Wall Street Journal
May 31, 2011
by Ann Marlowe
President Barack Obama and British Prime Minister David Cameron announced last Wednesday that they will not let up their bombardment of Moammar Gadhafi's forces—but that it's up to the Free Libyan ground forces to bring this war to an end. There was a subtext of impatience with Libyan efforts in official U.S. rhetoric, as though the Libyans were deliberately sitting on their hands.
Try telling this to the young volunteers who are heading to the front lines without helmets, flak jackets, sleeping bags, communication gear or vehicles.
"That's the only bulletproof thing I have," Lou'ai Hatem el Magri joked a bit grimly when I gave him a pair of ballistic glasses I used in Afghanistan. Mr. Magri, 24, had been a senior at Tripoli University majoring in architecture when the Feb. 17 revolution broke out. His prominent, cosmopolitan family immediately left for Benghazi, the revolutionary hub, to do what they could. Now he and some of his friends were going to the front after all of two weeks' training.
Mr. Magri and his comrades flew to Tunis Thursday morning. They wore civilian clothes: Supposedly their uniforms would be waiting there. The new soldiers were to re-enter Libya from Tunisia to fight Gadhafi's forces in the western mountains. Because of its remoteness, this active and dangerous front line has been little covered in the press. Gadhafi's forces here may number as low as 1,000 troops, but they are properly supplied and led, and they use Russian-made "Grad" rocket launchers to fire nine-foot long missiles at a range of up to 10 miles against the inhabitants.
Mr. Magri will be part of just one company of fighters sent by the closest thing to a regular army the Free Libyans have, the Brigade of the Martyrs of the 17th of February. There are other fighters in the mountains; nearly all the military-aged male population of this historically anti-Gadhafi Berber area, not far from Tripoli, is mobilized. Mustafa Sagezli, the brigade's deputy commander, explained that Mr. Magri and 120 other raw recruits will be led by just two or three experienced officers, using walkie-talkies (good only over a few miles) to communicate since they don't have field radios.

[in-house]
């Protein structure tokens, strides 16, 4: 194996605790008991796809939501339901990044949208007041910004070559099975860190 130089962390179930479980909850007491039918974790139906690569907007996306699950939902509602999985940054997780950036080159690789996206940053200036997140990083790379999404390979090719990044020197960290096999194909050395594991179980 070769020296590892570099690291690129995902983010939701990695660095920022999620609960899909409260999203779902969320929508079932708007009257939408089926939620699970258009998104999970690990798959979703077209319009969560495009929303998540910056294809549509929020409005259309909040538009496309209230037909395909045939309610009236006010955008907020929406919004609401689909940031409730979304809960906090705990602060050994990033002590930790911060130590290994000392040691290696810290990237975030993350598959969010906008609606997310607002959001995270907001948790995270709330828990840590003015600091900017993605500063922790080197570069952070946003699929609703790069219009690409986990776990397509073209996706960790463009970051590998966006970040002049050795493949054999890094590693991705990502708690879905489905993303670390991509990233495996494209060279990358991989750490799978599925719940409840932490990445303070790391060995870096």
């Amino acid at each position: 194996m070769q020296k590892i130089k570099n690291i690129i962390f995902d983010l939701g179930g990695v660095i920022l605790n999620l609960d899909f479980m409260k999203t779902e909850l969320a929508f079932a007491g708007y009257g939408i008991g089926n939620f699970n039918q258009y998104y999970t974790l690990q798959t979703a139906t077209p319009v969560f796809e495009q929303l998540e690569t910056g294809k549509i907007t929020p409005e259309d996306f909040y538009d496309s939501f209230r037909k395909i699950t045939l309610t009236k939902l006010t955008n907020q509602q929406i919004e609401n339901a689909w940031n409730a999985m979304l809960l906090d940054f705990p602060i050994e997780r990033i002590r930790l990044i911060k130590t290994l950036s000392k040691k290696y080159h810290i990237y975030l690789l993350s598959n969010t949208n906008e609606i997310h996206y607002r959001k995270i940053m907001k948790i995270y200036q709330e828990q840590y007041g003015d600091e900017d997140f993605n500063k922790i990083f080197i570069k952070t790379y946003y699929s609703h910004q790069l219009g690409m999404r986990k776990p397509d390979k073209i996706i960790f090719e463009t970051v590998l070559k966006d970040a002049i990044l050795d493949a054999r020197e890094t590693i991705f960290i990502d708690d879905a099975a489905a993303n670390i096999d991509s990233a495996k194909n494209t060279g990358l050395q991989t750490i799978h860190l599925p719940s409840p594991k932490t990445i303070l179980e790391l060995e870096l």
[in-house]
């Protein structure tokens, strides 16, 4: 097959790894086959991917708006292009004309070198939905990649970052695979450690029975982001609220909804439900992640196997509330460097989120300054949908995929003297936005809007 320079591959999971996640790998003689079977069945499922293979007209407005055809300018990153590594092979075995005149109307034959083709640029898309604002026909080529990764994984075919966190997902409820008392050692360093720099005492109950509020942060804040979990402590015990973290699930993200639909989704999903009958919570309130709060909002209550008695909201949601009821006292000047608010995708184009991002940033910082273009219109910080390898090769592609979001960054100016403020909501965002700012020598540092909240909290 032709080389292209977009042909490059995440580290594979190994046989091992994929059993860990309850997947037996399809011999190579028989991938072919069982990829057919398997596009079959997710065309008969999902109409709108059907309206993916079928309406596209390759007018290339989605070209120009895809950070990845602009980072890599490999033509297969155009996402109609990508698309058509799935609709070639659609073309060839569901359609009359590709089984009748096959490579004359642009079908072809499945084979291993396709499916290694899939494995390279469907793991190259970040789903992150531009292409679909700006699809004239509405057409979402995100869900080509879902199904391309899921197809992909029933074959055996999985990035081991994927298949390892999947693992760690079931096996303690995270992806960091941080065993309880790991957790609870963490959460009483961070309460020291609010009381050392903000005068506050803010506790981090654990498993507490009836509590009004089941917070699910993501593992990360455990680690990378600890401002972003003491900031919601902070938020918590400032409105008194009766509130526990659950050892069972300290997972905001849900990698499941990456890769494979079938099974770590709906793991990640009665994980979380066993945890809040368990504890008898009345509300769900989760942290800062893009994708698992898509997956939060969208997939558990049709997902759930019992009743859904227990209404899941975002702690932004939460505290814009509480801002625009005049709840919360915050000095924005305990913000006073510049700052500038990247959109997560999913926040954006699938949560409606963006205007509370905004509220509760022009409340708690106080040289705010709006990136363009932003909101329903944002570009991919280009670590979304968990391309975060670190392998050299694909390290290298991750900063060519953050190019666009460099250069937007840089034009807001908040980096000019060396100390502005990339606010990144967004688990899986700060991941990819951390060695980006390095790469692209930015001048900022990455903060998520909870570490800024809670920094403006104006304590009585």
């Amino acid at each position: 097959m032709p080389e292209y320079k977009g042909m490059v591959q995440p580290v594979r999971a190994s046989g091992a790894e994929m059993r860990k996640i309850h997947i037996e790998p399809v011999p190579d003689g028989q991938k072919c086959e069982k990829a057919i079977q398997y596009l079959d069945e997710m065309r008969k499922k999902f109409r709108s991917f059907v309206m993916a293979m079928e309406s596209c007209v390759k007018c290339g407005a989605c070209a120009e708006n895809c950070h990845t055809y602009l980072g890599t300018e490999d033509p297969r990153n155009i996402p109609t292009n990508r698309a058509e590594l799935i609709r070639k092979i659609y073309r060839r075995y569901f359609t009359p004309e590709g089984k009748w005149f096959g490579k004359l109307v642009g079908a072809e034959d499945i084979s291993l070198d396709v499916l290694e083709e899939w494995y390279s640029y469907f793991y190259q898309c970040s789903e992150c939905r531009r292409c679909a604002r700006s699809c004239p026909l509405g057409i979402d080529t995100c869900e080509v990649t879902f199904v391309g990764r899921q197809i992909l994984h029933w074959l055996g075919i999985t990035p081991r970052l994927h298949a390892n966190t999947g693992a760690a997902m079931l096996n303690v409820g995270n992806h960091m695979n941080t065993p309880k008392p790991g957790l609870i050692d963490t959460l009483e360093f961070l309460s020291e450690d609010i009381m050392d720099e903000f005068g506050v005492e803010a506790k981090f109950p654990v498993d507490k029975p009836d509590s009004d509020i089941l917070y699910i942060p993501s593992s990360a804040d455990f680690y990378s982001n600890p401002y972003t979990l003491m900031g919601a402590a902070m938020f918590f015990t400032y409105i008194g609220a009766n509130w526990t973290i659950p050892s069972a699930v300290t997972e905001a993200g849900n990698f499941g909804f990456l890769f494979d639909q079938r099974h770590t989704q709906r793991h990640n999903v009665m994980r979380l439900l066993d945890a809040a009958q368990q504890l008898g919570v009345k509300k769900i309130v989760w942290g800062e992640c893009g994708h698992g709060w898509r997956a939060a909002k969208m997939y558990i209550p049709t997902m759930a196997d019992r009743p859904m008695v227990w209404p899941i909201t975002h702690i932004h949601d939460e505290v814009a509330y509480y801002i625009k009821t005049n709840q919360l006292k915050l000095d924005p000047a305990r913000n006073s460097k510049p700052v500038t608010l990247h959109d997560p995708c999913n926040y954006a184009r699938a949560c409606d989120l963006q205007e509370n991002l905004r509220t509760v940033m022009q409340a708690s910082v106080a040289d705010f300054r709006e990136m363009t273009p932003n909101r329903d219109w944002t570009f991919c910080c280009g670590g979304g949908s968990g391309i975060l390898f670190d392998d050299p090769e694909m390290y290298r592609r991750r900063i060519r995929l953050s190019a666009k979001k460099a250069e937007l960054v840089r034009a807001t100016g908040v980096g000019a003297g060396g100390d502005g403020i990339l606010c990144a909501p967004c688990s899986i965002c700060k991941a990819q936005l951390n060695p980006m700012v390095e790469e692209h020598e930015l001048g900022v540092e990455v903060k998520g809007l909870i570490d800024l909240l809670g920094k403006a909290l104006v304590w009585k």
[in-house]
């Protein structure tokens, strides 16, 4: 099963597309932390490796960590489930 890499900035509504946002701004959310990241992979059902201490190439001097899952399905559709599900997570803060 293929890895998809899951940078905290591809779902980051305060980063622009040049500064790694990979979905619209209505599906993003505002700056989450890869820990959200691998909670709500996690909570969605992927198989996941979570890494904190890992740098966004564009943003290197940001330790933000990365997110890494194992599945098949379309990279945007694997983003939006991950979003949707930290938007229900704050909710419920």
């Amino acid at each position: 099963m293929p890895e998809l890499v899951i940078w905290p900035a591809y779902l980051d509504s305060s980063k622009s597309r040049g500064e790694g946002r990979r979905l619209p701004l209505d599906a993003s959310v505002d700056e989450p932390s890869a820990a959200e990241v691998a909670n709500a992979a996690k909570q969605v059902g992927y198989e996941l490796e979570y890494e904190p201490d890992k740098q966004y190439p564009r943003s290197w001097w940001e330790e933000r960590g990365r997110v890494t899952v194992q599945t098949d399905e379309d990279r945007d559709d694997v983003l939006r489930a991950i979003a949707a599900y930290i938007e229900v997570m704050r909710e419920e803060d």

Mr. Sagezli, an American-educated software entrepreneur in a denim jacket, listed his force: 1,200 fighters between Adjabiya and Brega in the stalemated front, a company of 120 men in formerly besieged Misrata, a company in Jalu, three companies each in Benghazi itself, in Tobruk near the Egyptian border, and in Al Kufra en route to the border with Chad. These forces have just 100 four-wheel drive vehicles, necessary for off-road driving in the desert. With 200 more, Mr. Sagezli says, they could secure the oil fields in the desert.
On April 20, the U.S. committed to provide up to $25 million in surplus military supplies to the Free Libyan forces. But the only goods that have arrived are halal MREs (Meals Ready to Eat)—which Mr. Sagezli explained are unnecessary in this urbanized conflict zone, where civil society organizations are feeding the fighters.
Qatar has provided most of the assault rifles for the Brigade of the Martyrs, which started out with 80 from Gadhafi's stockpiles. As for heavy weapons, a chemical engineering student named Bu Bakr Al Shekri explained to me at the February 17th Camp that he's working on a hybrid truck-mounted weapon. And a welder named Tariq Sherif has combined Russian parts found in the rubble of a Gadhafi arsenal—swiveling Dishka machine gun bases with Vladimirov KPV14.5 caliber bores originally on tripods—with an improvised trigger. (See photo nearby.)
Mr. Sagezli is growing his army as fast as he can, but with only 24 trainers, volunteers formerly with the Libyan Special Forces, that's about 150 fighters every few weeks. Training has expanded from two weeks to three and now four, a figure dictated by the need to slow the pipeline of fighters to match the available weapons.
"Some of our trainees were very angry and demonstrated because they finished training but we didn't have weapons for them," Mr. Sagezli said. "If we had the equipment and weapons," he added, "I would have tens of thousands."
About six U.S. C-130 military transport aircraft (capacity: 72,000 pounds each) could deliver nonlethal equipment for 2,000 soldiers, according to an Air Force source. The Libyans have the will, and the National Transitional Council governing Free Libya has offered to repay NATO out of future oil revenues for the means. (Because the U.S. hasn't released frozen Gadhafi assets to the free Libyan government, they have been unable to purchase supplies themselves.)
A larger question is why the U.S. doesn't provide the Libyan freedom fighters with assault rifles and heavy weapons that could do real damage to Gadhafi's tanks. The Arab world is watching this war on Al Jazeera every night. They will remember whose support for the emerging Muslim democracies was empty rhetoric, and whose was real.
Ann Marlowe is a Visiting Fellow at Hudson Institute.
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